While the differences between sides seems irreconcilable, there’s only one factor they disagree about and this is the basis for all other differences. While this disagreement is still insurmountable, narrowing the scope makes it easier to address. The controversy is about the size of the incremental effect atmospheric CO2 has on the surface temperature which is a function of the size of the incremental effect solar energy has. This parameter is referred to as the climate sensitivity factor. What makes it so controversial is that the consensus accepts a sensitivity presumed by the IPCC, while the possible range theorized, calculated and measured by skeptics has little to no overlap with the range accepted by the consensus. The differences are so large that only one side can be right and the other must be irreconcilably wrong, which makes compromise impossible, perpetuating the controversy.
The IPCC’s sensitivity has never been validated by first principles physics or direct measurements. It’s most widely touted support comes from models, but it seems that as they add degrees of freedom to curve fit the past, the predictions of the future get alarmingly worse. Its support from measurements comes from extrapolating trends arising from manipulated data where the adjustments are poorly documented and the fudge factors always push results in one direction. This introduces even less certain unknowns, which are how much of the trend is a component of natural variability, how much is due to adjustments and how much is due to CO2. This seems counterproductive since the climate sensitivity should be relatively easy to predict using the settled laws of physics and even easier to measure with satellite observations, so what’s the point in the obfuscation by introducing unnecessary levels of indirection, additional unknowns and imaginary complexity?
Quantifying the Relationships
To quantify the sensitivity, we must start from a baseline that everyone can agree upon. This would be the analysis for a body like the Moon which has no atmosphere and that can be trivially modeled as an ideal black body. While not rocket science, an analysis similar to this was done prior to exploring the Moon in order to establish the required operational limits for lunar hardware. The Moon is a good place to start since it receives the same amount of solar energy as Earth and its inorganic composition is the same. Unless the Moon’s degenerate climate system can be accurately modeled, there’s no chance that a more complex system like the Earth can ever be understood.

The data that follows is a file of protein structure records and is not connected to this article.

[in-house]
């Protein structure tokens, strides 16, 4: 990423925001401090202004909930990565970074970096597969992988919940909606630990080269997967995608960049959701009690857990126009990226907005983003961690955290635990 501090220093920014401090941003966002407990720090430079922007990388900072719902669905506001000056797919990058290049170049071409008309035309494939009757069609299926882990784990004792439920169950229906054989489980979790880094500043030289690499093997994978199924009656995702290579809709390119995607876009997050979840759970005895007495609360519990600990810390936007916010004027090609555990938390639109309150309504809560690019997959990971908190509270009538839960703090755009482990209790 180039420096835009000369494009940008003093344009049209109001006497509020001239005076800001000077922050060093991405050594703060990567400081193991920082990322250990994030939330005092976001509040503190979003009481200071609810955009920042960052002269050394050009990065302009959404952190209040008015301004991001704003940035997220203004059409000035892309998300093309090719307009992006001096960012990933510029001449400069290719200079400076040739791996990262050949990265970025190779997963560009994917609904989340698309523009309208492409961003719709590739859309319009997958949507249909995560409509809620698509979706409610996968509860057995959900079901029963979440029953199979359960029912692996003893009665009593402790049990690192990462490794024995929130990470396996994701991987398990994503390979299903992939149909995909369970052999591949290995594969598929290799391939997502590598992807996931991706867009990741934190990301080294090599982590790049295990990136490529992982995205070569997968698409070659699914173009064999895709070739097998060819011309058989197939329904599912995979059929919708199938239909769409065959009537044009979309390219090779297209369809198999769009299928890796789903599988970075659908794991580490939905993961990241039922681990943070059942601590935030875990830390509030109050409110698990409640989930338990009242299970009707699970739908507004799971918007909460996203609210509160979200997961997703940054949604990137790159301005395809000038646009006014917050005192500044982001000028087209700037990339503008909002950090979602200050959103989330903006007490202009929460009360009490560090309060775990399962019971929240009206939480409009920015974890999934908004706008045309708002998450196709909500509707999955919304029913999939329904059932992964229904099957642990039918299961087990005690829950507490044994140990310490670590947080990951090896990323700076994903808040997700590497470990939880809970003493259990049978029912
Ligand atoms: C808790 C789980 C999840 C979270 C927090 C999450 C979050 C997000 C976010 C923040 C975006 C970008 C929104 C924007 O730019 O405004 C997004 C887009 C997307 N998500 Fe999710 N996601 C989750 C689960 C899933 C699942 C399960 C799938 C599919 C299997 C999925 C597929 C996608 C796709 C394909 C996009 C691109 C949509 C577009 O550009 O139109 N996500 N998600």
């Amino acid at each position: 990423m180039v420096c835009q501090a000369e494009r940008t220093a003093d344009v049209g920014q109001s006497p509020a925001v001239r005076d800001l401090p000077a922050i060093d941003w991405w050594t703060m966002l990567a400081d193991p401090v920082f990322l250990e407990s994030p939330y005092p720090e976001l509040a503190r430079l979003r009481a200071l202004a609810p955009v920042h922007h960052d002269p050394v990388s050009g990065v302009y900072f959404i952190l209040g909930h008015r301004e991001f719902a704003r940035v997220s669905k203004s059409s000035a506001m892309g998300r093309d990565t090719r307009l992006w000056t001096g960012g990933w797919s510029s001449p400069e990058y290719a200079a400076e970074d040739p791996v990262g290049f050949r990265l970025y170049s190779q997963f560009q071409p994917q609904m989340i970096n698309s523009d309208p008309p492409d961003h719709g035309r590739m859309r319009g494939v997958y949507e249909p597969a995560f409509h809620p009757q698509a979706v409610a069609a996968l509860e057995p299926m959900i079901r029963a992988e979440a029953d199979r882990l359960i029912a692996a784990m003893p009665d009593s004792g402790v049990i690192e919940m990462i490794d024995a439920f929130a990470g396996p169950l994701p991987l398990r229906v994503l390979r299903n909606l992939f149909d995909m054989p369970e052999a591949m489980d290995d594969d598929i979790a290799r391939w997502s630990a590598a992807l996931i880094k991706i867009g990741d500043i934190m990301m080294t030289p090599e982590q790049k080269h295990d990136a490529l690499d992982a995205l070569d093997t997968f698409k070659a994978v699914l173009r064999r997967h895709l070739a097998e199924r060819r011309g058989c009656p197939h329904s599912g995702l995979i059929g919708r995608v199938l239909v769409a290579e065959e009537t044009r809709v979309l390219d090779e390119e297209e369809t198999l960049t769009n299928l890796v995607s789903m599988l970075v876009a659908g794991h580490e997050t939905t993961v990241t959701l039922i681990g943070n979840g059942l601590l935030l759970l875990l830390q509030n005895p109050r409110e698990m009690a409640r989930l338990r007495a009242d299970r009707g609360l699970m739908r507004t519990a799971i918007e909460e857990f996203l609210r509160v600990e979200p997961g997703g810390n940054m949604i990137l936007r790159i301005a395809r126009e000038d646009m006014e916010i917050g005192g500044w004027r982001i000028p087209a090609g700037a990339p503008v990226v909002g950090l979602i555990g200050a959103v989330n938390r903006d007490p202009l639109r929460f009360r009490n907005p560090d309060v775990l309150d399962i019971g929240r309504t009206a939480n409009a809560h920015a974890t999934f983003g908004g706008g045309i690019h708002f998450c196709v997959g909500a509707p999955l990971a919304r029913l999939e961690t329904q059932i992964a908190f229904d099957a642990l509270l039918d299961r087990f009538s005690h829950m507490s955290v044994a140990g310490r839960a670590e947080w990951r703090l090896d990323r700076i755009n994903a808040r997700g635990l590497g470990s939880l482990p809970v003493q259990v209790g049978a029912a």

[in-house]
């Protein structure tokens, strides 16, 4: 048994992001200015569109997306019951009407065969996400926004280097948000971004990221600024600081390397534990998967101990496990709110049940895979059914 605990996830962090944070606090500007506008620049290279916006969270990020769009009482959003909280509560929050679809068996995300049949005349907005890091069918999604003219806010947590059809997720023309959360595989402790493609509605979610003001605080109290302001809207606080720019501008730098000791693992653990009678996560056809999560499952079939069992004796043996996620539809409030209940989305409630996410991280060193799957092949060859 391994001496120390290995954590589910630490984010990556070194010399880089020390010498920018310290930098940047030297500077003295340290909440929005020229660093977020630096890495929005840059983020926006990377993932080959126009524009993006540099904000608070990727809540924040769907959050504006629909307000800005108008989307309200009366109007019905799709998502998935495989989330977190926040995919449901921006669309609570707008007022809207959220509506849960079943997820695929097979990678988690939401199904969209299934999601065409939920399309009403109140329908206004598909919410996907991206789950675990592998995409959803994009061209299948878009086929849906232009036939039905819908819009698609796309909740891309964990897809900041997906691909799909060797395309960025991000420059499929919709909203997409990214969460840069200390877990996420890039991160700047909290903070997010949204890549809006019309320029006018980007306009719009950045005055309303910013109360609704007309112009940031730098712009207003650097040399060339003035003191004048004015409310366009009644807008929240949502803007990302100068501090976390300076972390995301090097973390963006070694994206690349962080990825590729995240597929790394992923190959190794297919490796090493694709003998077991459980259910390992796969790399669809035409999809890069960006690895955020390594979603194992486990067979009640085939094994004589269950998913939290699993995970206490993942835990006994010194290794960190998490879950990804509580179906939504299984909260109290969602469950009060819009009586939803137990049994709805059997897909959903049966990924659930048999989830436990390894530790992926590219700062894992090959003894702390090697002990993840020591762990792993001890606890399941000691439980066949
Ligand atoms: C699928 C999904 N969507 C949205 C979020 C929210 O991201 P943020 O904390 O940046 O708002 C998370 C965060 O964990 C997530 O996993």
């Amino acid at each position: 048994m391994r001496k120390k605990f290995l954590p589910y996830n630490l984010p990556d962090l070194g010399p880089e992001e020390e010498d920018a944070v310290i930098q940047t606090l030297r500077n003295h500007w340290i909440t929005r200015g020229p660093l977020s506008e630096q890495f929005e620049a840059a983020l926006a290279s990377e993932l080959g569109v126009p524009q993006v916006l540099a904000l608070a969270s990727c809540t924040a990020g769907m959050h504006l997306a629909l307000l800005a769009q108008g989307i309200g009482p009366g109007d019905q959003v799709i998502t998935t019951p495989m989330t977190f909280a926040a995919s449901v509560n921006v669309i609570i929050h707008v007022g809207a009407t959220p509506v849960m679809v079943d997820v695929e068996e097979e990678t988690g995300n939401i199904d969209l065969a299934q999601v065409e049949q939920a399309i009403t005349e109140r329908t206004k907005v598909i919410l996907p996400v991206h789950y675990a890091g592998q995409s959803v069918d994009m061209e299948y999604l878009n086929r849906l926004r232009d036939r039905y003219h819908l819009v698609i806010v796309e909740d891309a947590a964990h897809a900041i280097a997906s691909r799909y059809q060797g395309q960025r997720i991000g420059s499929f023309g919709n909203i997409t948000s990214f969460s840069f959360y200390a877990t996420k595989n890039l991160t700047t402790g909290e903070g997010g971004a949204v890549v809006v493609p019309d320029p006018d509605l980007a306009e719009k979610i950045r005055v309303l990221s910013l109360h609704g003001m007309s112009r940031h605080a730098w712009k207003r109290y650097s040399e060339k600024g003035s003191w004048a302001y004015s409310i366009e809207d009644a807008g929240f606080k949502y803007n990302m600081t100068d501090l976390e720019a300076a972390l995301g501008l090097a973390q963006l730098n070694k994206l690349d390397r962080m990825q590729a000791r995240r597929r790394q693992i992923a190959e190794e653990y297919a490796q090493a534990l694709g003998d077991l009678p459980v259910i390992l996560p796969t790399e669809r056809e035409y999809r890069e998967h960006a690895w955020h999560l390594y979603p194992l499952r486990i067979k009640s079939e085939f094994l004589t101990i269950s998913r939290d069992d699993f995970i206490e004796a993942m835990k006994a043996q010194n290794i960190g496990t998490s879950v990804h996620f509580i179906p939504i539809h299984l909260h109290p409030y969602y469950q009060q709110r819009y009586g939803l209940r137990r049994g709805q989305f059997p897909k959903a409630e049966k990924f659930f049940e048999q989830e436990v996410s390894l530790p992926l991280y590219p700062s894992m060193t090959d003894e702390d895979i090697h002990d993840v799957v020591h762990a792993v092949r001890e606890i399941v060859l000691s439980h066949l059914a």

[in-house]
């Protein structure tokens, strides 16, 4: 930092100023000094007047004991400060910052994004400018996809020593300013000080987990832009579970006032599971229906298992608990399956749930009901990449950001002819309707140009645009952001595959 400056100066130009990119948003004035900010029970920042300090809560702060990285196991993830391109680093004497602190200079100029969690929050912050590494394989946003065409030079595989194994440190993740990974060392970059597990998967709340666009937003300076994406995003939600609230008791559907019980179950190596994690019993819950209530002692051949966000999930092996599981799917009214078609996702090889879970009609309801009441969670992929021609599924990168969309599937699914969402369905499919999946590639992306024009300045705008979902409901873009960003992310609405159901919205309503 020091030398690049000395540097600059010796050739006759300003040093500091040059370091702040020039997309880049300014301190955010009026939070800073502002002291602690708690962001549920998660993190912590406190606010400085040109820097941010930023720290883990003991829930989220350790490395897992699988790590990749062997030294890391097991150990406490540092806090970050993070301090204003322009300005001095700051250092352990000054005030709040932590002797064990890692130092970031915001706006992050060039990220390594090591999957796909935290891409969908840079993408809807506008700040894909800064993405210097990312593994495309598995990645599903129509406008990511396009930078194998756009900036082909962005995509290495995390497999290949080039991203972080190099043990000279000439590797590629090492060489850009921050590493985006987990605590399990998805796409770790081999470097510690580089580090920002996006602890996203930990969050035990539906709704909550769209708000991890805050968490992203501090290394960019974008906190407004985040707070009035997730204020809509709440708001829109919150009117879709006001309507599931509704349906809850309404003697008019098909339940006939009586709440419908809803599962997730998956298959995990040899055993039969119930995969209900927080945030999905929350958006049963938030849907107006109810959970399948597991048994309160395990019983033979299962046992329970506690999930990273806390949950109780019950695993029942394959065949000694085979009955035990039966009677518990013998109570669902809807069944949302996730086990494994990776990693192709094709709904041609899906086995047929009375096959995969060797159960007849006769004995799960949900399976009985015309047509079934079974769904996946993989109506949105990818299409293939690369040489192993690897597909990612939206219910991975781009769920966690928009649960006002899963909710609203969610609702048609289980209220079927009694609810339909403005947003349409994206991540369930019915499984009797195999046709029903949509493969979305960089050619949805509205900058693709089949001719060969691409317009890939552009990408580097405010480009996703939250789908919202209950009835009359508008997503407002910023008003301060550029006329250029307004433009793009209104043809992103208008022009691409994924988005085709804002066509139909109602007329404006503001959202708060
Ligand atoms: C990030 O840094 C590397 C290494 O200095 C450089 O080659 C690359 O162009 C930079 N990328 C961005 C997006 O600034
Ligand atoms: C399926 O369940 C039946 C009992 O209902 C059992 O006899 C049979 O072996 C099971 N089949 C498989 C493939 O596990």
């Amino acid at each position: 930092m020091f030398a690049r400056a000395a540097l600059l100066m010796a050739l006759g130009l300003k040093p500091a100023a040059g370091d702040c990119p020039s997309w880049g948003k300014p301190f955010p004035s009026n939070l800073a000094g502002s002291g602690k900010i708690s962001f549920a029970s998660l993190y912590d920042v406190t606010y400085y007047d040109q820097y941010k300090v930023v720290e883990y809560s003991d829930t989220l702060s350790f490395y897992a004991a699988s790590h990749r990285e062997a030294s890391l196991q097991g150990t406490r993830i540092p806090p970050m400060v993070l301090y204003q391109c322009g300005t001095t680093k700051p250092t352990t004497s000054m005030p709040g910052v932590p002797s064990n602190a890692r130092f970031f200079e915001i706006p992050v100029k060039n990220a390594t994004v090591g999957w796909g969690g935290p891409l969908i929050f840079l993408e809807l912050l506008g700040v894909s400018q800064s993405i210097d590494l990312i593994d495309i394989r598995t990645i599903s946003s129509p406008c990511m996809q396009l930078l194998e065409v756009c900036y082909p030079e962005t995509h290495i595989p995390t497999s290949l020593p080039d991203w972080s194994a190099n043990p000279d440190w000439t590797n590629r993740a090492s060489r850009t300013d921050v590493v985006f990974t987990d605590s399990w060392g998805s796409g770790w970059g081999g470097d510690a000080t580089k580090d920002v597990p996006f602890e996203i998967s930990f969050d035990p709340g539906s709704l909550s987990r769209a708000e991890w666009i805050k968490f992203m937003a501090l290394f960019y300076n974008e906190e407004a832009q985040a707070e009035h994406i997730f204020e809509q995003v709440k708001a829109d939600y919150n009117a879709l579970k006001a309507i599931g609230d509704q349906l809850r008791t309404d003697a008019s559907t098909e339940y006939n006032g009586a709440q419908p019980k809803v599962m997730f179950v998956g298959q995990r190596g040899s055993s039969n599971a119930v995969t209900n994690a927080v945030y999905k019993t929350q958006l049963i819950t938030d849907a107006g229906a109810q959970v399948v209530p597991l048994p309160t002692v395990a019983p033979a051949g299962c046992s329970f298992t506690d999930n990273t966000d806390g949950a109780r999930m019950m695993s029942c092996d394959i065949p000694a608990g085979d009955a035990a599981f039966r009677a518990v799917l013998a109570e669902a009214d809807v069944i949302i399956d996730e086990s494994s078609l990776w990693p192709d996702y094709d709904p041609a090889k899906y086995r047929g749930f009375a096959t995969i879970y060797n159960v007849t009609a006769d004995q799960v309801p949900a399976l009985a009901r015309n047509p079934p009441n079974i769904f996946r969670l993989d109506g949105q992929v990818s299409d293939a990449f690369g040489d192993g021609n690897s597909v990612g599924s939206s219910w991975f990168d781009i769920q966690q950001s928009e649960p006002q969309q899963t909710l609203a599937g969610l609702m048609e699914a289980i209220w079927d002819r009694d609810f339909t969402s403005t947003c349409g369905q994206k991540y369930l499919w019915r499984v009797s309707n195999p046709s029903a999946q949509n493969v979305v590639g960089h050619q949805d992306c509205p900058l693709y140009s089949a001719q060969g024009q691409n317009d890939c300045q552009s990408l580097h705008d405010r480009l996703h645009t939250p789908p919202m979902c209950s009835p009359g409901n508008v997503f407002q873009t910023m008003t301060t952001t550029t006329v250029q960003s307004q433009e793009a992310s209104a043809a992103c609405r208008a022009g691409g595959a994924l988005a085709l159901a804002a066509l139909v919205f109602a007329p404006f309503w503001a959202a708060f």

To derive the sensitivity of the Moon, construct a behavioral model by formalizing the requirements of Conservation Of Energy as equation 1).
1) Pi(t) = Po(t) + ∂E(t)/∂t
Consider the virtual surface of matter in equilibrium with the Sun, which for the Moon is the same as its solid surface. Pi(t) is the instantaneous solar power absorbed by this surface, Po(t) is the instantaneous power emitted by it and E(t) is the solar energy stored by it. If Po(t) is instantaneously greater than Pi(t), ∂E(t)/∂t is negative and E(t) decreases until Po(t) becomes equal to Pi(t). If Po(t) is less than Pi(t), ∂E(t)/∂t is positive and E(t) increases until again Po(t) is equal to Pi(t). This equation quantifies more than just an ideal black body. COE dictates that it must be satisfied by the macroscopic behavior of any thermodynamic system that lacks an internal source of power, since changes in E(t) affect Po(t) enough to offset ∂E(t)/∂t. What differs between modeled systems is the nature of the matter in equilibrium with its energy source, the complexity of E(t) and the specific relationship between E(t) and Po(t). An astute observer will recognize that if an amount of time, τ, is defined such that all of E is emitted at the rate Po, the result becomes Pi = E/τ + ∂E/∂t which is the same form as the differential equation describing the charging and discharging of a capacitor which is another COE derived model of a physical system whose solutions are very well known where τ is the RC time constant.